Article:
Speech Prosody 2006
A speaker's mental state is often conveyed by acoustic and prosodic factors, as well as the words they choose and the gestures they use. Considerable research has been done in recent years to detect emotional state in IVR systems, so that angry or frustrated users can be directed to a human agent. Other research has sought to identify a wider variety of emotions and intentions in recorded meetings, again from acoustic and prosodic cues. From the perspective of speech generation, the problem of conveying emotional state has emerged as a critical topic in the continuing effort to make TTS systems sound more like real human beings. Computer game designers as well as IVR system developers all cite the limits of prosodic and emotional 'naturalness' as a barrier to using current systems.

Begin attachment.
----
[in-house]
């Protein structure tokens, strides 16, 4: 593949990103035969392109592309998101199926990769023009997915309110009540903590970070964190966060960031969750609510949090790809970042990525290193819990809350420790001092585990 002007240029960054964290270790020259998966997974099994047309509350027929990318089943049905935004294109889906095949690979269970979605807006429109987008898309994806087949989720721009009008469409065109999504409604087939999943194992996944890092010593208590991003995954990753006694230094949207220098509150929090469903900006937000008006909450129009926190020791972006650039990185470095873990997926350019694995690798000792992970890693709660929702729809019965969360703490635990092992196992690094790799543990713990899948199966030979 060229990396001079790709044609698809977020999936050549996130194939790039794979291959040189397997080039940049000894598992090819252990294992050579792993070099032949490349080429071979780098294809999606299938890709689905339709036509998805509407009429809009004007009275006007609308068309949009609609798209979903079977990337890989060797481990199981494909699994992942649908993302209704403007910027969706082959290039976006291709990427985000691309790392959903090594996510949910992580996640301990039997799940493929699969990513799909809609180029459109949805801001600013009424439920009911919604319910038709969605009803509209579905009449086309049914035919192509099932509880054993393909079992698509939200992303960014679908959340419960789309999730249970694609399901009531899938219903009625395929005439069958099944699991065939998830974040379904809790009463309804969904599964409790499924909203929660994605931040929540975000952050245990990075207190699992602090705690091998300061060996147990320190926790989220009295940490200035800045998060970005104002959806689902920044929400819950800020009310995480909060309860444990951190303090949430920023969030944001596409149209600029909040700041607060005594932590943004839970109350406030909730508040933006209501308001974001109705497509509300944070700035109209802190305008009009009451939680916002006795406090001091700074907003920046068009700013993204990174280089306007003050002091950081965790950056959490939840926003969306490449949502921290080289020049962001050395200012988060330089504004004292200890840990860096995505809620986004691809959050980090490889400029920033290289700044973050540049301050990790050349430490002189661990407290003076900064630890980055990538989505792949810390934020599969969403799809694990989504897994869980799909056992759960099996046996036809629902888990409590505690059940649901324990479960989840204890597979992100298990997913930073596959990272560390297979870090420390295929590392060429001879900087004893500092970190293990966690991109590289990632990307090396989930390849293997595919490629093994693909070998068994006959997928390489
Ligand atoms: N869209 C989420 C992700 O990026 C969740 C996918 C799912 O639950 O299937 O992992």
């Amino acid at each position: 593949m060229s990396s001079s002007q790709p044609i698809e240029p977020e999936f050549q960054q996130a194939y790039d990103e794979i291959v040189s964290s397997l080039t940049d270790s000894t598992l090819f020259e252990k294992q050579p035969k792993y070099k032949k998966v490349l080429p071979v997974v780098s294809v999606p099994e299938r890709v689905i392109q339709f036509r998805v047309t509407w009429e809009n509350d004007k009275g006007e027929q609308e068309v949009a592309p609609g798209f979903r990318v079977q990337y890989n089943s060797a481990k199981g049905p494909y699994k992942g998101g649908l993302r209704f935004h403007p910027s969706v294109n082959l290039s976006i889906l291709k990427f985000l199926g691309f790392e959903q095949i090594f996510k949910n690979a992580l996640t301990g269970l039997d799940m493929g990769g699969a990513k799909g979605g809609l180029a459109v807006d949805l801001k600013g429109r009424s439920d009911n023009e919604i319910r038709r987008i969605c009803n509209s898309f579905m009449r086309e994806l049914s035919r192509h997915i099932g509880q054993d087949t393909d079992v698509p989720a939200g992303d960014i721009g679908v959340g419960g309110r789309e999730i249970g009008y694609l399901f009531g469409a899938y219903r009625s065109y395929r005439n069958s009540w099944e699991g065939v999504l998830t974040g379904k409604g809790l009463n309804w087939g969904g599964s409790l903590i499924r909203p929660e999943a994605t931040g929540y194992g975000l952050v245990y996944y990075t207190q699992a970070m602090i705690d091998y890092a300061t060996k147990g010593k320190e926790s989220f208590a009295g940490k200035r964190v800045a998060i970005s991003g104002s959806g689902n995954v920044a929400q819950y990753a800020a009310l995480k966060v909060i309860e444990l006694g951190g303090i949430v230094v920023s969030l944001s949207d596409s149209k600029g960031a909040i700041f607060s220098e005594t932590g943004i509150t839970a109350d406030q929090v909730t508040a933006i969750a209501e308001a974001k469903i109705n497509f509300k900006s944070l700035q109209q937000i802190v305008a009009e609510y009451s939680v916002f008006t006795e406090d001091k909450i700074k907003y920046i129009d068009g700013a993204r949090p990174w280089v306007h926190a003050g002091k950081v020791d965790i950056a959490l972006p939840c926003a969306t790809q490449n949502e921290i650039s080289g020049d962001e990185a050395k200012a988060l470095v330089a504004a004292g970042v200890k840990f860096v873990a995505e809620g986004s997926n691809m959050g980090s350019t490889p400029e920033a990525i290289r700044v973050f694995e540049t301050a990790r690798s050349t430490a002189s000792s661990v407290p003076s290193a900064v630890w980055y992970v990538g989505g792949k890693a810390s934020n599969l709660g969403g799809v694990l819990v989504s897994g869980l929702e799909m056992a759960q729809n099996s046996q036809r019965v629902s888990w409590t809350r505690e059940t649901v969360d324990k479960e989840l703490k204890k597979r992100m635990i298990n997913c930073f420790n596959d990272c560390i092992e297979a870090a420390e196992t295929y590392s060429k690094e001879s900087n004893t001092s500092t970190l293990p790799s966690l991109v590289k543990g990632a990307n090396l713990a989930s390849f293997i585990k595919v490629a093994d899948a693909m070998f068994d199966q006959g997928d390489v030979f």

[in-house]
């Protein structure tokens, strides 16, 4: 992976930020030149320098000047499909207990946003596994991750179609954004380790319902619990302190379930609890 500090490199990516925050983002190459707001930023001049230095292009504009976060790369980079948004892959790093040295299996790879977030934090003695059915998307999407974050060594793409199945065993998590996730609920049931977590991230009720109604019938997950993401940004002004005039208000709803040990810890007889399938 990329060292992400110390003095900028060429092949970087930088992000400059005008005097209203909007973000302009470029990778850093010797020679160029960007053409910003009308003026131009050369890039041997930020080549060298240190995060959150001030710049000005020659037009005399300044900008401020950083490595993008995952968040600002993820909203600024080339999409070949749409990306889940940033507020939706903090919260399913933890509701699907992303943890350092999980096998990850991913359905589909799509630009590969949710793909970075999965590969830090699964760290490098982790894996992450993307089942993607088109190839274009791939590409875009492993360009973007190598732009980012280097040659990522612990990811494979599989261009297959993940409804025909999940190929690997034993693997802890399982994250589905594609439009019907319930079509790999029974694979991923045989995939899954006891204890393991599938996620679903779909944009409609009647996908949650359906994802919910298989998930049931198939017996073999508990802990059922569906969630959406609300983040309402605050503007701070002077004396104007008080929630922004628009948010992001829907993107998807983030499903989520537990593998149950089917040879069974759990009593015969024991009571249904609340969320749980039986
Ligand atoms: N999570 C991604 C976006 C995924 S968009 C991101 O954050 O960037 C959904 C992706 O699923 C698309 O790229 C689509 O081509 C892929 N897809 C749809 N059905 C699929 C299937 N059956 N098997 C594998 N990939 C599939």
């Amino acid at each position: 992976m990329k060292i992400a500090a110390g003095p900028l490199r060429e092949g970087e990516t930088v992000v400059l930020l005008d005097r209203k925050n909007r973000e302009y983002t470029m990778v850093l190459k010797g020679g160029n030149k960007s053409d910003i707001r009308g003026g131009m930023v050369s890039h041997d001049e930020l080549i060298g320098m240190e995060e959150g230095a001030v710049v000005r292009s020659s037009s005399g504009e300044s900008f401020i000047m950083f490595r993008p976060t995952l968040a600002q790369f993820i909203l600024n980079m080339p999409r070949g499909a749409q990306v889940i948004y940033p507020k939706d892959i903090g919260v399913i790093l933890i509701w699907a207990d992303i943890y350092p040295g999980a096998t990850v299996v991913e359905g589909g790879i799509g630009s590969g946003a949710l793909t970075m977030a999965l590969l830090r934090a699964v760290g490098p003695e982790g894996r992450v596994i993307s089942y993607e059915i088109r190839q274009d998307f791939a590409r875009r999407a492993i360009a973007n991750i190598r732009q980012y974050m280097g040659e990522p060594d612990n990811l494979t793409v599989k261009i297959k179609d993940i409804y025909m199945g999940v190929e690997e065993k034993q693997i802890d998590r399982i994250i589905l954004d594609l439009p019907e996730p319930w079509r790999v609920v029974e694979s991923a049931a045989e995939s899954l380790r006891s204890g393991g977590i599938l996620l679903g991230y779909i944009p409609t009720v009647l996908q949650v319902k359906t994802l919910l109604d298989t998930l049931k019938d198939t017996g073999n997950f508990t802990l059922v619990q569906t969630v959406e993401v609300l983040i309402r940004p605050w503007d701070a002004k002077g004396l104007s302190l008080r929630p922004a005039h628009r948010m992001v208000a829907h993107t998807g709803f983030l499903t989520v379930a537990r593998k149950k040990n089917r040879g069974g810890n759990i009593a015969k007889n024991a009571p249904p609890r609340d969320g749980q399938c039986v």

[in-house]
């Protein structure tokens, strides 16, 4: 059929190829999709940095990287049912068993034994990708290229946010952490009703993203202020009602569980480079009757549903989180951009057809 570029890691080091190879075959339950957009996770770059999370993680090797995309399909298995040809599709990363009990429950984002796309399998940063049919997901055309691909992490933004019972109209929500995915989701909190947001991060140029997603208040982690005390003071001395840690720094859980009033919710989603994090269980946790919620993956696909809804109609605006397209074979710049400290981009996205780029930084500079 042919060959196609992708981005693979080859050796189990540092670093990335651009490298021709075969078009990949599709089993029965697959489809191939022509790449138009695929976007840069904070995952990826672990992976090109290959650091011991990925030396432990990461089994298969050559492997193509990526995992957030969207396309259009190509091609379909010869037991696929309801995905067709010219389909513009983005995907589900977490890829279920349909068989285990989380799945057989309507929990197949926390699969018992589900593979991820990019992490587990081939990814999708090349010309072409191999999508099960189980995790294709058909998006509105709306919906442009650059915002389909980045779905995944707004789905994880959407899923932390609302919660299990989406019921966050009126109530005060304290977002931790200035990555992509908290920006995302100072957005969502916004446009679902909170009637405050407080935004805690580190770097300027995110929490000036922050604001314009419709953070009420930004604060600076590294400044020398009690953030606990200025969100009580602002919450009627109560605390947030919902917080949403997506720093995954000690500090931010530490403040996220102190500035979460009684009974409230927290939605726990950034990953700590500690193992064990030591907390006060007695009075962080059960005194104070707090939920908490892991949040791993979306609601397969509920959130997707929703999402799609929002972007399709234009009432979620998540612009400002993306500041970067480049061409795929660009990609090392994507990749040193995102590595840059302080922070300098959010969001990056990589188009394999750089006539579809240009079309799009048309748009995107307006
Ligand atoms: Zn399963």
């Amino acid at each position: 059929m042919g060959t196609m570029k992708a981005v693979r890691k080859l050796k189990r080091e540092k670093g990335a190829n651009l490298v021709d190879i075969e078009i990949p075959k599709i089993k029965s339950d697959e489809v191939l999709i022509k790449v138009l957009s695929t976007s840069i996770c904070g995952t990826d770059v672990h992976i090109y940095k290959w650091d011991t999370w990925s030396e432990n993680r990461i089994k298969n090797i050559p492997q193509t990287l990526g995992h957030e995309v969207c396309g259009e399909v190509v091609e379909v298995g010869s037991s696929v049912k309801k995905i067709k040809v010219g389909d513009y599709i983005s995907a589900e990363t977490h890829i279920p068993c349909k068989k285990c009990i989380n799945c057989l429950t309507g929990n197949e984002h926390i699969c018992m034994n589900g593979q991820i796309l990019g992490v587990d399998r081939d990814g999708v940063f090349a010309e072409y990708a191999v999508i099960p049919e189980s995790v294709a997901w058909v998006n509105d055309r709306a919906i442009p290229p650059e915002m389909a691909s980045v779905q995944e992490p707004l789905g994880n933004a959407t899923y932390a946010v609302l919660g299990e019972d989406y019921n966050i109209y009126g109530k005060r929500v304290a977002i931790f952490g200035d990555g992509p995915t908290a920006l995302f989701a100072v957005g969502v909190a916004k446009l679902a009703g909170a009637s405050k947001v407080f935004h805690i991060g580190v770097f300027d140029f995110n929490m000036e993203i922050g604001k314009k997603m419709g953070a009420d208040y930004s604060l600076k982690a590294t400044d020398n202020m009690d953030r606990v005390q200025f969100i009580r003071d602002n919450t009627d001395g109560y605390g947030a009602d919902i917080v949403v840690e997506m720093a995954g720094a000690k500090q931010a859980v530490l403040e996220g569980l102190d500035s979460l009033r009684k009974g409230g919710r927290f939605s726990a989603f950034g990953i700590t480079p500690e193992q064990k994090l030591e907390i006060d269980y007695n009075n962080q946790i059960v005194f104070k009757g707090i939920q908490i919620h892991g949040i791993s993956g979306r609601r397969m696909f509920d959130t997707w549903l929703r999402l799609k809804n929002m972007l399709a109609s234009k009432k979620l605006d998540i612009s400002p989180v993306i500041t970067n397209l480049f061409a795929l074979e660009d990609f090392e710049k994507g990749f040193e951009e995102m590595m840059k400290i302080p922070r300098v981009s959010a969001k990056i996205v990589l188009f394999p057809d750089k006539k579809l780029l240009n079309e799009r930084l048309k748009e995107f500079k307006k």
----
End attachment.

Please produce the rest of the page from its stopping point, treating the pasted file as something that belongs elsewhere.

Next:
In this talk I will describe ongoing research in the speech group at Columbia, designed to expand the variety of speaker states which may be identified and produced by acoustic and prosodic variation. I will describe recent work in the detection of confidence and uncertainty in a physics tutoring system (joint work with the University of Pittsburgh), work to identify the acoustic and prosodic characteristics of 'charismatic' speech across cultures, and research into the acoustic and prosodic indicators of deceptive speech (joint work with the University of Colorado and SRI International). I will also describe recent progress in the automatic detection of prosodic features which should make both recognition and generation of the prosodic characteristics of speaker state more accurate.
Bibliographic reference. Hirschberg, Julia (2006): "Recognizing and conveying speaker state prosodically", In SP-2006, paper KN1.